It's a fun book, though a bit oddball. It's Erikson's shortest Malazan novel to date (473 pages) and the story is focused almost entirely on two concentrated plot threads taking place a constrained geographical area. It does feel like Erikson has tried to go accessible for this one, at least by his previous standards.

Rereading Book One of House of Chains may be a good idea, because although Karsa doesn't show up, a lot of the other characters and locations from that arc do.

Edited by Werthead

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Witness #1: The God is Not Willing

More than a decade of peace has passed since the fall of the Crippled God. The Malazan Empire, once an ever-expanding nation, has secured its borders and set about bringing stability and order to its holdings. One of the furthest-flung of its outposts is Silver Lake, an isolated town in the far north of Genabackis, still reeling from the events of many years earlier, when three Teblor descended from the mountains and brought chaos with them.

The 2nd Company of the Malazan XIVth Legion - reduced to just three squads and eighteen soldiers - is bound for Silver Lake to reinforce the garrison there. To augment its strength, it has hired the very mercenary company they were recently fighting against, a practical measure that neither side likes very much. With redoubtable allies, the Malazans have to hold Silver Lake against an implacable foe. For the Teblor of the mountains, tiring of waiting for their Shattered God - Karsa Orlong - to return to them and motivated by a growing threat to the north, have made a decision to migrate south to seek out their reluctant deity. What else are a people to do, when their god is not willing?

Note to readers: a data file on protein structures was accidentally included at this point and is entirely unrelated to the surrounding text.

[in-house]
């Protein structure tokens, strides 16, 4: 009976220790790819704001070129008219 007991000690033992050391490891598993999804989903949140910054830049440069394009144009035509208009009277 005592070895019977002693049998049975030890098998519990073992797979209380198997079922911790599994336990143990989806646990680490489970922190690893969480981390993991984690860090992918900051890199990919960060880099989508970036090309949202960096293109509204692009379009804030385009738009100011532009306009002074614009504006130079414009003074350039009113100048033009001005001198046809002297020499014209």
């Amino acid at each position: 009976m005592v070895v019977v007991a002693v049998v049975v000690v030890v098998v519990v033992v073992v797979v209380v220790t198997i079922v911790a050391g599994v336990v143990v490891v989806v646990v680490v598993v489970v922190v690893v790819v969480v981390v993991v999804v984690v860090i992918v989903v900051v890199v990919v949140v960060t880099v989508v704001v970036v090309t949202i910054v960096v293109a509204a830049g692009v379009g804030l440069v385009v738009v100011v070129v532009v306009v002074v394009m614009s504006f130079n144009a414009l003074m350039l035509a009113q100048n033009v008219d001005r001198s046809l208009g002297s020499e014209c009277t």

Well, this was a surprise. Steven Erikson's work has been called many things but "concise" and "focused" are not among them. All of Erikson's twelve previous novels in the Malazan universe are sprawling, brick-thick volumes you could use to stun a yak. The God is Not Willing, at a relatively breezy 473 pages, is easily his shortest fantasy novel to date. Erikson's work has also been called (sometimes fairly, often not) "obtuse" and "confusing." The in media res opening to the first book in the setting, Gardens of the Moon, remains fiercely debated on Reddit and fantasy message boards to this day. The God is Not Willing is instead pretty streamlined and comprehensible. The word - whisper it - "accessible" may be applicable.